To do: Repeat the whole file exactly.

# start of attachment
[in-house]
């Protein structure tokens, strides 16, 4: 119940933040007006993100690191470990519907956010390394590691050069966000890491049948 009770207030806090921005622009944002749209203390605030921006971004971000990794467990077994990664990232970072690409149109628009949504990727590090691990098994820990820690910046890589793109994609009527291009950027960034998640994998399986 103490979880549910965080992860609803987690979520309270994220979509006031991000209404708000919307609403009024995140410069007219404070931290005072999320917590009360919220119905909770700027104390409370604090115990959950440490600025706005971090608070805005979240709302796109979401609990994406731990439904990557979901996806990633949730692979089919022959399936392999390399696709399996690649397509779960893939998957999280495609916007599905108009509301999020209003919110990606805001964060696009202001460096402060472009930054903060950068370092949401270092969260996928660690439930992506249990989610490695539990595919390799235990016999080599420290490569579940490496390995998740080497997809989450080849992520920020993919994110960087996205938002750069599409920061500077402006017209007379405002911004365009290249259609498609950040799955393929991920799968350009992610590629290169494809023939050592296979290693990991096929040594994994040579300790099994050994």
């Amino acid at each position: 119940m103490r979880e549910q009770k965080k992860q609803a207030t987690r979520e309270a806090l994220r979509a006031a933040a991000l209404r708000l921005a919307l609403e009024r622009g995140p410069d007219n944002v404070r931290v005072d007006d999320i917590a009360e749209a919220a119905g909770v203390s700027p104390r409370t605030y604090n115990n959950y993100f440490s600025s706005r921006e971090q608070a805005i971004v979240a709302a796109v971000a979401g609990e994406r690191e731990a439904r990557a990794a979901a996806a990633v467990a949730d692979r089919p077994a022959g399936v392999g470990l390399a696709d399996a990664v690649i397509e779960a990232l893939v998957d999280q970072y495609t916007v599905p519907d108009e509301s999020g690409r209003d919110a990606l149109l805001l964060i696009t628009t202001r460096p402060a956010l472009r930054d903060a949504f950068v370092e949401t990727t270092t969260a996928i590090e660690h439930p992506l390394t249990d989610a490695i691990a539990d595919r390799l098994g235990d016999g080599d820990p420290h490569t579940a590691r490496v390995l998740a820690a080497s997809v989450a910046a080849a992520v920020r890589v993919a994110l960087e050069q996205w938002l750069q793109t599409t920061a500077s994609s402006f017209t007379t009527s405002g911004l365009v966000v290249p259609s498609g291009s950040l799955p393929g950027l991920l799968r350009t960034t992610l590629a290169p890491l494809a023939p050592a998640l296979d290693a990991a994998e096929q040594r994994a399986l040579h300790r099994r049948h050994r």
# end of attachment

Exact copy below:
[in-house]
């Protein structure tokens, strides 16, 4: 119940933040007006993100690191470990519907956010390394590691050069966000890491049948 009770207030806090921005622009944002749209203390605030921006971004971000990794467990077994990664990232970072690409149109628009949504990727590090691990098994820990820690910046890589793109994609009527291009950027960034998640994998399986 103490979880549910965080992860609803987690979520309270994220979509006031991000209404708000919307609403009024995140410069007219404070931290005072999320917590009360919220119905909770700027104390409370604090115990959950440490600025706005971090608070805005979240709302796109979401609990994406731990439904990557979901996806990633949730692979089919022959399936392999390399696709399996690649397509779960893939998957999280495609916007599905108009509301999020209003919110990606805001964060696009202001460096402060472009930054903060950068370092949401270092969260996928660690439930992506249990989610490695539990595919390799235990016999080599420290490569579940490496390995998740080497997809989450080849992520920020993919994110960087996205938002750069599409920061500077402006017209007379405002911004365009290249259609498609950040799955393929991920799968350009992610590629290169494809023939050592296979290693990991096929040594994994040579300790099994050994």
């Amino acid at each position: 119940m103490r979880e549910q009770k965080k992860q609803a207030t987690r979520e309270a806090l994220r979509a006031a933040a991000l209404r708000l921005a919307l609403e009024r622009g995140p410069d007219n944002v404070r931290v005072d007006d999320i917590a009360e749209a919220a119905g909770v203390s700027p104390r409370t605030y604090n115990n959950y993100f440490s600025s706005r921006e971090q608070a805005i971004v979240a709302a796109v971000a979401g609990e994406r690191e731990a439904r990557a990794a979901a996806a990633v467990a949730d692979r089919p077994a022959g399936v392999g470990l390399a696709d399996a990664v690649i397509e779960a990232l893939v998957d999280q970072y495609t916007v599905p519907d108009e509301s999020g690409r209003d919110a990606l149109l805001l964060i696009t628009t202001r460096p402060a956010l472009r930054d903060a949504f950068v370092e949401t990727t270092t969260a996928i590090e660690h439930p992506l390394t249990d989610a490695i691990a539990d595919r390799l098994g235990d016999g080599d820990p420290h490569t579940a590691r490496v390995l998740a820690a080497s997809v989450a910046a080849a992520v920020r890589v993919a994110l960087e050069q996205w938002l750069q793109t599409t920061a500077s994609s402006f017209t007379t009527s405002g911004l365009v966000v290249p259609s498609g291009s950040l799955p393929g950027l991920l799968r350009t960034t992610l590629a290169p890491l494809a023939p050592a998640l296979d290693a990991a994998e096929q040594r994994a399986l040579h300790r099994r049948h050994r």